With Buildings as with Faces There are Moments when the Forceful Mystery of the Inner Being Appears
It’s one of the majestic sights of Derbyshire. The unmissable Bolsover Castle is perched on a ridge high above the Vale of Scarsdale commanding attention for kilometres. Built on the site of a medieval fortress, the castle is a rare example of a 17th century aristocratic residence that was never Georgianised or Victorianised. Its centrepiece, The Little Castle, rising sheer from the cliff and overlooking the lawn in the bawn from dusk to dawn, was designed to resemble a Norman keep and does a pretty good job of that, certainly from a distance. The Cavendish family added parapets and installed rich panelling and colourful wall paintings in the main rooms. Historian Anne Daye calls their work “bijou fortification”.
The reason for it surviving unmodernised is not uncommon – neglect. In 1984 English Heritage took over the castle and began restoring it. Some of the lower building ranges are windowless and roofless but are otherwise intact ruins. The Little Castle has been so restored it’s as if the Cavendishes have just popped out in their sedan chairs. Respectfully set back from the stone walled compound, a contemporary café in a slick single storey pavilion mightn’t cook banquets but does serve up rather good sandwiches and cake.
Jane Austen visited Derbyshire prior to the publication of Pride and Prejudice, and likely stayed at The Rutland Arms in Bakewell. She is said to have revised the final chapters of her novel with fresh material from her holiday including a visit to nearby Chatsworth. A tall commanding presence dominating the landscaped roundabout at the heart of Bakewell, The Rutland Arms was built at the turn of four centuries ago. The author, if correctly reported, would have been staying in a new hotel. It’s a serious looking building of warehouse-like proportions: three tall storeys tower up to high pitched parapet-free hipped roofs. The maximalist interior decoration – school of Martin Brudnizki – is very jolly with a picture hang in the dining room to rival any art gallery. More is more; less is a chore.
Another sandstone hostelry in the pretty town is Castle Inn. On a more modest two storey scale, it is close to the picturesque bridge arching over the River Wye. The adjoining wing of outbuildings has been converted to additional guest accommodation. Overlooking the town on a hill – this is after all the Peak District – is All Saints Parish Church. Dating from the 12th century, the Norman style building was restored between 1879 and 1882 by George Gilbert Scott Junior. Cute cottages line the laneways between these landmarks. Bank House, Bank Mews, Coulsden Cottage, The Cottage, Haven Cottage, The Old Forge, Spire Cottage, Splash Cottage, 1820 Cottage.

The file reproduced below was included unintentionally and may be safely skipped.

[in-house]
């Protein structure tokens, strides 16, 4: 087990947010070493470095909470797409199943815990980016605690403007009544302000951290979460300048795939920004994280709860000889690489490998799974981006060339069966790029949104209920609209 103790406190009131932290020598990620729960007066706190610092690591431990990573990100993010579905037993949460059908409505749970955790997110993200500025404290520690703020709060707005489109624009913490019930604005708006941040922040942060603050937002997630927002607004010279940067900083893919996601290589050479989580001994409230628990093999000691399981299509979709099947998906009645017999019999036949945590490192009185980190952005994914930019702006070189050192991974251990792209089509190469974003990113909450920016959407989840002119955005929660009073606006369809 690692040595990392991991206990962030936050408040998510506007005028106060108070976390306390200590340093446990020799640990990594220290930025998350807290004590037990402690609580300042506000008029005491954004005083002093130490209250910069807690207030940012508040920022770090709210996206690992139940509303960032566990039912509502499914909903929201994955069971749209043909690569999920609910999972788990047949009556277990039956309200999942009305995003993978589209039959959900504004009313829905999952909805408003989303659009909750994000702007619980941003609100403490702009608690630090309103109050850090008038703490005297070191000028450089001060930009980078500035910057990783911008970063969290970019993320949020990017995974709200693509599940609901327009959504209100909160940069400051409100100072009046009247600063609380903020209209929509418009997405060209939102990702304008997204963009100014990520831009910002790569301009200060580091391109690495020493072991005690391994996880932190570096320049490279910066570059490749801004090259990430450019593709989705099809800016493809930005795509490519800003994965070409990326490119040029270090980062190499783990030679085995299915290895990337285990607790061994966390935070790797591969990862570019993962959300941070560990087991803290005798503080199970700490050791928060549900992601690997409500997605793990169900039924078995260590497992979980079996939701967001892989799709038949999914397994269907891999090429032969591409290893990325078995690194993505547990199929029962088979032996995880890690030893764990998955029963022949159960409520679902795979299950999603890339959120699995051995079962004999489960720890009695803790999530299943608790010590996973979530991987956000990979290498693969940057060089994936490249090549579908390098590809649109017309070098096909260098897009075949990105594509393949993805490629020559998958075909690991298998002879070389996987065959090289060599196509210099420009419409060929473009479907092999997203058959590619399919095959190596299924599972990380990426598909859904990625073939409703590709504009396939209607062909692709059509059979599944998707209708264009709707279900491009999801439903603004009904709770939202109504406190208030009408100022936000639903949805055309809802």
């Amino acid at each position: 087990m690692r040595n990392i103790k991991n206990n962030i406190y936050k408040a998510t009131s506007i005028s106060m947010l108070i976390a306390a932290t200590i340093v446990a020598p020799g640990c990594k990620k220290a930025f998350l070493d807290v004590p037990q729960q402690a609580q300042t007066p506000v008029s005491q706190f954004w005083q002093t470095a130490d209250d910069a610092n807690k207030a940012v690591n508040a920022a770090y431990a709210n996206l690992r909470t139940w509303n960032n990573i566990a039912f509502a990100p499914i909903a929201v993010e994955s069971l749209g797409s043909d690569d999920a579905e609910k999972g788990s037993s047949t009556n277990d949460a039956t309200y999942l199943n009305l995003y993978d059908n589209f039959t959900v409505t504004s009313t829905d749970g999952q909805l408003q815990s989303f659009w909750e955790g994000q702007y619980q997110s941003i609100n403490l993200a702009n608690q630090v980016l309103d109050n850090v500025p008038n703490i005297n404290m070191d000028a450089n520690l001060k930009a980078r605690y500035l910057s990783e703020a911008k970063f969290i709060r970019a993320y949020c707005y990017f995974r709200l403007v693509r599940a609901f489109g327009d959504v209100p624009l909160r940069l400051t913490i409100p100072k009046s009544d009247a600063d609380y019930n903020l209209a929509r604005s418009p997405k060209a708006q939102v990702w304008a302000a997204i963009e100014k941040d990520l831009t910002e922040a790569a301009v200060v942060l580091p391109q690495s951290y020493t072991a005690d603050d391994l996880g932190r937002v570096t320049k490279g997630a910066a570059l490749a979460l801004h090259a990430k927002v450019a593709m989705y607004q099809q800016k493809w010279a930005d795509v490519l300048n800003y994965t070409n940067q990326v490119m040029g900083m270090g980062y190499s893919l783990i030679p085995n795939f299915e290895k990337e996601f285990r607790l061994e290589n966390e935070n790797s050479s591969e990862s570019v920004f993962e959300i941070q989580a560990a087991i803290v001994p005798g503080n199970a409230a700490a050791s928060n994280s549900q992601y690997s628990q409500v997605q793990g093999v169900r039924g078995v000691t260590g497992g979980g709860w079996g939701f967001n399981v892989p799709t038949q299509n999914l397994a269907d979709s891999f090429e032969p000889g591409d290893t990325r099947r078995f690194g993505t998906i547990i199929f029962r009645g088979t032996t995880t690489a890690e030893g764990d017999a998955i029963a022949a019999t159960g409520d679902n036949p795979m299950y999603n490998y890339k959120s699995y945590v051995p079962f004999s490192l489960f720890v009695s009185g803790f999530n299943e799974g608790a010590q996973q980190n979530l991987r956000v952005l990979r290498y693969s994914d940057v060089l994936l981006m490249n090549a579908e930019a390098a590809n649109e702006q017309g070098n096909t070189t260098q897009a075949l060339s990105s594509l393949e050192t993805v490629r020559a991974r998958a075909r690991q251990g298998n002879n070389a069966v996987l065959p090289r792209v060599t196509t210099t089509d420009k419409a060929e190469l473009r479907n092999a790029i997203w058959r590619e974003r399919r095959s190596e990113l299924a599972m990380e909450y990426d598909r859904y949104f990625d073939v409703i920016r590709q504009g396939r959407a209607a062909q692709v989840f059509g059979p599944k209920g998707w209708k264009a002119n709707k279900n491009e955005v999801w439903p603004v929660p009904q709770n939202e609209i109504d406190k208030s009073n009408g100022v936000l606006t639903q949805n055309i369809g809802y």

On the same hill as All Saints Parish Church is The Gospel Hall. The local history is recorded as, “The Gospel Hall was originally The Oddfellows Hall. It was built in 1872 by the friendly society The Loyal Devonshire Lodge of Oddfellows as a meeting room for its members. The Primitive Methodists rented the building for worship from 1879 until about 1892 when they built a new church in Water Street. Around 1800 some Christians in Bakewell also began meeting on New Testament lines in the home of a Mr Sellars in The Avenue, Bakewell. By 1895 they were holding their Sunday Services in The Oddfellows Hall. In 1949 the Christians bought the building and renamed it The Gospel Hall. Between 1982 and 1987 the Hall was progressively altered and extended by converting the two basement garages, formerly stables, into an additional meeting room.”
The moist morning mist lifts to reveal an unclouded blue sky.
Everything about Chatsworth, one of England’s most famous grand houses, is on an industrial scale. Roundly: 14,000 hectares; 62 farms; three villages; 130 rooms; 17 staircases; 1,250 works of art; 12,000 books in the Library and Ante Library; and 700 staff. And one very large farmshop (think King’s Road Partridges takes flight to the Peak District). Little wonder the current Duke and Duchess, well past retirement age, have decided to step back from overseeing the whole venture. Like his mother the late Debo (the last of the legendary Mitford sisters), Peregrine “Stoker” Cavendish along with his wife Amanda are moving from The Very Big House to The Old Vicarage in one of the estate villages, the picturesque Edensor. Debo lived in one half of the subdivided dwelling. Inskip Gee Architects are reuniting the two parts of The Old Vicarage. “It is a house with service buildings that survives from the old town and predates the alteration of Edensor by the 6th Duke and Paxton,” the architects explain. “The transformation of the house as an Italianate villa in 1838 is representative of the recasting of Edensor in various picturesque styles as a model village within Chatsworth Park, carried out in 1837 to 1840.”
The 12th Duke and Duchess of Devonshire haven’t been averse to some dramatic interventions during their tenure. In 2010 they held a three day ‘Attic Sale’ of 1,422 lots including 34 belonging to Debo. For example, Lot 223: “A gilt-bronze mounted Meissen porcelain timepiece Louis XVI, provenance Deborah, Duchess of Devonshire (acquired in the 1960s), estimate £4,000 to £6,000.” There aren’t any actual attics at Chatsworth (it is flat and low mono-pitch roofed) but there are plenty of far flung wings and outbuildings which stored surplus trinkets and larger items. In fact enough architectural salvage to fit out the interior of a decent sized country house. “There simply wasn’t enough room,” the Duke notes. “We were never going to be moving to a bigger house!” More random was Lot 1412: “Six magnums of 1982 Dom Pérignon, estimate £1,250 to £1,800.” Lots 1419 to 1422 were vintage vehicles and parts.
He continues, “These houses have all been centres of the family’s activities as builders and collectors over nearly 500 years, but at Chatsworth we now see its fullest flowering, incorporating elements of all these other family collections. Replacing Hardwick in the late 17th century, Chatsworth has been the principal family seat for the last 300 years and in the last 100 has been the repository of works of art emanating from their other houses. This has meant that over the years every nook and cranny of this ‘Palace of the Peaks’ has been filled.”